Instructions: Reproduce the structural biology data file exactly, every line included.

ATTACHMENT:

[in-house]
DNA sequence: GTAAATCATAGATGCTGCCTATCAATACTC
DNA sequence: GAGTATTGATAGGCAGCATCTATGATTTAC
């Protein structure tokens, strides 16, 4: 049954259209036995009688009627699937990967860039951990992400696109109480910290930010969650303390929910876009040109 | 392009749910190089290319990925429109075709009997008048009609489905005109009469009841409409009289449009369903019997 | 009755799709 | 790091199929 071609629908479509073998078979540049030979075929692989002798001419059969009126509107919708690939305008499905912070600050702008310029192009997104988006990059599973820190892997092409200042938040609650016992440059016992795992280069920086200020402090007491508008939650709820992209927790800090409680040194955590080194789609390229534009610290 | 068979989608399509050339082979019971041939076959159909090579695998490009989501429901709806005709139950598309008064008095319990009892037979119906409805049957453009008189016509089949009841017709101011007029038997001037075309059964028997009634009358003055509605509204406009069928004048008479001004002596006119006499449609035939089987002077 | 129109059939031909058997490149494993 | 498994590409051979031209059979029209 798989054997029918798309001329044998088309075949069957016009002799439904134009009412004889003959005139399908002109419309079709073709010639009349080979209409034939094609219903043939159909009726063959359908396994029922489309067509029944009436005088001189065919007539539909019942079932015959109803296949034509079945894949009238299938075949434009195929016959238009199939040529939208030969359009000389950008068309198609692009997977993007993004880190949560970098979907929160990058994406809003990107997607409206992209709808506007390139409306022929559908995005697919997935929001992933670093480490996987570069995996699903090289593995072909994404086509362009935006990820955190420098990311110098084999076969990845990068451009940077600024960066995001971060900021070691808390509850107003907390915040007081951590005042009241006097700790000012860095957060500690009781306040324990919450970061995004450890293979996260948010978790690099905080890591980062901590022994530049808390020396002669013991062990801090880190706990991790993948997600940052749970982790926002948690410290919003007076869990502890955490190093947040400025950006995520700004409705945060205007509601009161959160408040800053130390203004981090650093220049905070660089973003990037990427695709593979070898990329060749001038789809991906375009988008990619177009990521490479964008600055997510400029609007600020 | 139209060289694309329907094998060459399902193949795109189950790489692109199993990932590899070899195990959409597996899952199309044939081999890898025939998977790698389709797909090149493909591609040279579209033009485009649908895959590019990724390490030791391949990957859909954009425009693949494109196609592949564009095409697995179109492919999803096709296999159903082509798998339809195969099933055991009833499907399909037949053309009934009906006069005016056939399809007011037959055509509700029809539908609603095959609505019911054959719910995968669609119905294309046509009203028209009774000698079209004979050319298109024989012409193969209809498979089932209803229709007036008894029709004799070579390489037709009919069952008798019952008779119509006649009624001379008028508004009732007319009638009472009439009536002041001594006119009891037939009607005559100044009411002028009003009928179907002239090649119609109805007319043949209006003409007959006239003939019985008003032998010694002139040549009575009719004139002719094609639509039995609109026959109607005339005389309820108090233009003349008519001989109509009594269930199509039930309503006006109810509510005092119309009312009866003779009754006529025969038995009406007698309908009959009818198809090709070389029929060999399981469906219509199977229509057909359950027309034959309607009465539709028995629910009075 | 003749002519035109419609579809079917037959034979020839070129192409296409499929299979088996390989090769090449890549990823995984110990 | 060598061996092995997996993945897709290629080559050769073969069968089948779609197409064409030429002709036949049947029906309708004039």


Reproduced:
[in-house]
DNA sequence: GTAAATCATAGATGCTGCCTATCAATACTC
DNA sequence: GAGTATTGATAGGCAGCATCTATGATTTAC
């Protein structure tokens, strides 16, 4: 049954259209036995009688009627699937990967860039951990992400696109109480910290930010969650303390929910876009040109 | 392009749910190089290319990925429109075709009997008048009609489905005109009469009841409409009289449009369903019997 | 009755799709 | 790091199929 071609629908479509073998078979540049030979075929692989002798001419059969009126509107919708690939305008499905912070600050702008310029192009997104988006990059599973820190892997092409200042938040609650016992440059016992795992280069920086200020402090007491508008939650709820992209927790800090409680040194955590080194789609390229534009610290 | 068979989608399509050339082979019971041939076959159909090579695998490009989501429901709806005709139950598309008064008095319990009892037979119906409805049957453009008189016509089949009841017709101011007029038997001037075309059964028997009634009358003055509605509204406009069928004048008479001004002596006119006499449609035939089987002077 | 129109059939031909058997490149494993 | 498994590409051979031209059979029209 798989054997029918798309001329044998088309075949069957016009002799439904134009009412004889003959005139399908002109419309079709073709010639009349080979209409034939094609219903043939159909009726063959359908396994029922489309067509029944009436005088001189065919007539539909019942079932015959109803296949034509079945894949009238299938075949434009195929016959238009199939040529939208030969359009000389950008068309198609692009997977993007993004880190949560970098979907929160990058994406809003990107997607409206992209709808506007390139409306022929559908995005697919997935929001992933670093480490996987570069995996699903090289593995072909994404086509362009935006990820955190420098990311110098084999076969990845990068451009940077600024960066995001971060900021070691808390509850107003907390915040007081951590005042009241006097700790000012860095957060500690009781306040324990919450970061995004450890293979996260948010978790690099905080890591980062901590022994530049808390020396002669013991062990801090880190706990991790993948997600940052749970982790926002948690410290919003007076869990502890955490190093947040400025950006995520700004409705945060205007509601009161959160408040800053130390203004981090650093220049905070660089973003990037990427695709593979070898990329060749001038789809991906375009988008990619177009990521490479964008600055997510400029609007600020 | 139209060289694309329907094998060459399902193949795109189950790489692109199993990932590899070899195990959409597996899952199309044939081999890898025939998977790698389709797909090149493909591609040279579209033009485009649908895959590019990724390490030791391949990957859909954009425009693949494109196609592949564009095409697995179109492919999803096709296999159903082509798998339809195969099933055991009833499907399909037949053309009934009906006069005016056939399809007011037959055509509700029809539908609603095959609505019911054959719910995968669609119905294309046509009203028209009774000698079209004979050319298109024989012409193969209809498979089932209803229709007036008894029709004799070579390489037709009919069952008798019952008779119509006649009624001379008028508004009732007319009638009472009439009536002041001594006119009891037939009607005559100044009411002028009003009928179907002239090649119609109805007319043949209006003409007959006239003939019985008003032998010694002139040549009575009719004139002719094609639509039995609109026959109607005339005389309820108090233009003349008519001989109509009594269930199509039930309503006006109810509510005092119309009312009866003779009754006529025969038995009406007698309908009959009818198809090709070389029929060999399981469906219509199977229509057909359950027309034959309607009465539709028995629910009075 | 003749002519035109419609579809079917037959034979020839070129192409296409499929299979088996390989090769090449890549990823995984110990 | 060598061996092995997996993945897709290629080559050769073969069968089948779609197409064409030429002709036949049947029906309708004039």